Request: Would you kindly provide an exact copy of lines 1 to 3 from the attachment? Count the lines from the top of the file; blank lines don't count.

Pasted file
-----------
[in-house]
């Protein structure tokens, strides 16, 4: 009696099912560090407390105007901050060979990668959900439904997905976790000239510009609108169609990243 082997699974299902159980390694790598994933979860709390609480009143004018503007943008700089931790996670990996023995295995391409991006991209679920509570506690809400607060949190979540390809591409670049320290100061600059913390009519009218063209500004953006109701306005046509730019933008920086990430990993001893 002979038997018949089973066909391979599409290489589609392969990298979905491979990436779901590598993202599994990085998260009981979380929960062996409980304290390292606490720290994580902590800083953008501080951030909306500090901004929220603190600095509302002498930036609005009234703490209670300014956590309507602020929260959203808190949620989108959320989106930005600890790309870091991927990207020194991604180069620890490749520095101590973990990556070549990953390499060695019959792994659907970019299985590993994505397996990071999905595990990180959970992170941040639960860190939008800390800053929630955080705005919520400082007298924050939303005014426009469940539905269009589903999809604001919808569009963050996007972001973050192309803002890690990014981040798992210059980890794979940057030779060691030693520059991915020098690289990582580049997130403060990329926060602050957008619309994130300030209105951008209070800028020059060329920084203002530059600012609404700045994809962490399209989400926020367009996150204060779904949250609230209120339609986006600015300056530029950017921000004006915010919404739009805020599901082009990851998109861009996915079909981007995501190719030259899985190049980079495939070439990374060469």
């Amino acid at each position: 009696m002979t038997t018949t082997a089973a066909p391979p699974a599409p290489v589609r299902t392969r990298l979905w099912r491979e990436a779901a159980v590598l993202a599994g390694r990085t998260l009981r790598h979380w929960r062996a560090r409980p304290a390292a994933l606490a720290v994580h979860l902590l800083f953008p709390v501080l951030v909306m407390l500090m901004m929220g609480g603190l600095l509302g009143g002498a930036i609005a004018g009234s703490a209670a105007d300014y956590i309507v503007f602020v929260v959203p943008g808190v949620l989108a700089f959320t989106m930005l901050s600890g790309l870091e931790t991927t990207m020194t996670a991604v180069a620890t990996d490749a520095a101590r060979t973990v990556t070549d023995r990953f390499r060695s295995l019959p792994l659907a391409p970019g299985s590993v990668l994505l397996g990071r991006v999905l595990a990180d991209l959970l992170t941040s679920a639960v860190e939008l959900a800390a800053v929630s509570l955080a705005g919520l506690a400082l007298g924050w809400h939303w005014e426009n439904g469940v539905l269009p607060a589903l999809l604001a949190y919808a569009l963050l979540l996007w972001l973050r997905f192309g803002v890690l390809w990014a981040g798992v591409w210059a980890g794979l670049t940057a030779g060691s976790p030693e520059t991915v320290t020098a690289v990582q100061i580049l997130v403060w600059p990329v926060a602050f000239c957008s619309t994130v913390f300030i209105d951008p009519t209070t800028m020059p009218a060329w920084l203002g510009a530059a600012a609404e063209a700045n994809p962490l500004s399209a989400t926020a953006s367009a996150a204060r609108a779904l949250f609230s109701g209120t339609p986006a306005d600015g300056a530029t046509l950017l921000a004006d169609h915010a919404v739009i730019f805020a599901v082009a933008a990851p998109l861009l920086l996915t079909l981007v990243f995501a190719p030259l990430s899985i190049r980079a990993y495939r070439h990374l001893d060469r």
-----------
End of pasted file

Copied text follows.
[in-house]
């Protein structure tokens, strides 16, 4: 009696099912560090407390105007901050060979990668959900439904997905976790000239510009609108169609990243 082997699974299902159980390694790598994933979860709390609480009143004018503007943008700089931790996670990996023995295995391409991006991209679920509570506690809400607060949190979540390809591409670049320290100061600059913390009519009218063209500004953006109701306005046509730019933008920086990430990993001893 002979038997018949089973066909391979599409290489589609392969990298979905491979990436779901590598993202599994990085998260009981979380929960062996409980304290390292606490720290994580902590800083953008501080951030909306500090901004929220603190600095509302002498930036609005009234703490209670300014956590309507602020929260959203808190949620989108959320989106930005600890790309870091991927990207020194991604180069620890490749520095101590973990990556070549990953390499060695019959792994659907970019299985590993994505397996990071999905595990990180959970992170941040639960860190939008800390800053929630955080705005919520400082007298924050939303005014426009469940539905269009589903999809604001919808569009963050996007972001973050192309803002890690990014981040798992210059980890794979940057030779060691030693520059991915020098690289990582580049997130403060990329926060602050957008619309994130300030209105951008209070800028020059060329920084203002530059600012609404700045994809962490399209989400926020367009996150204060779904949250609230209120339609986006600015300056530029950017921000004006915010919404739009805020599901082009990851998109861009996915079909981007995501190719030259899985190049980079495939070439990374060469």
């Amino acid at each position: 009696m002979t038997t018949t082997a089973a066909p391979p699974a599409p290489v589609r299902t392969r990298l979905w099912r491979e990436a779901a159980v590598l993202a599994g390694r990085t998260l009981r790598h979380w929960r062996a560090r409980p304290a390292a994933l606490a720290v994580h979860l902590l800083f953008p709390v501080l951030v909306m407390l500090m901004m929220g609480g603190l600095l509302g009143g002498a930036i609005a004018g009234s703490a209670a105007d300014y956590i309507v503007f602020v929260v959203p943008g808190v949620l989108a700089f959320t989106m930005l901050s600890g790309l870091e931790t991927t990207m020194t996670a991604v180069a620890t990996d490749a520095a101590r060979t973990v990556t070549d023995r990953f390499r060695s295995l019959p792994l659907a391409p970019g299985s590993v990668l994505l397996g990071r991006v999905l595990a990180d991209l959970l992170t941040s679920a639960v860190e939008l959900a800390a800053v929630s509570l955080a705005g919520l506690a400082l007298g924050w809400h939303w005014e426009n439904g469940v539905l269009p607060a589903l999809l604001a949190y919808a569009l963050l979540l996007w972001l973050r997905f192309g803002v890690l390809w990014a981040g798992v591409w210059a980890g794979l670049t940057a030779g060691s976790p030693e520059t991915v320290t020098a690289v990582q100061i580049l997130v403060w600059p990329v926060a602050f000239c957008s619309t994130v913390f300030i209105d951008p009519t209070t800028m020059p009218a060329w920084l203002g510009a530059a600012a609404e063209a700045n994809p962490l500004s399209a989400t926020a953006s367009a996150a204060r609108a779904l949250f609230s109701g209120t339609p986006a306005d600015g300056a530029t046509l950017l921000a004006d169609h915010a919404v739009i730019f805020a599901v082009a933008a990851p998109l861009l920086l996915t079909l981007v990243f995501a190719p030259l990430s899985i190049r980079a990993y495939r070439h990374l001893d060469r």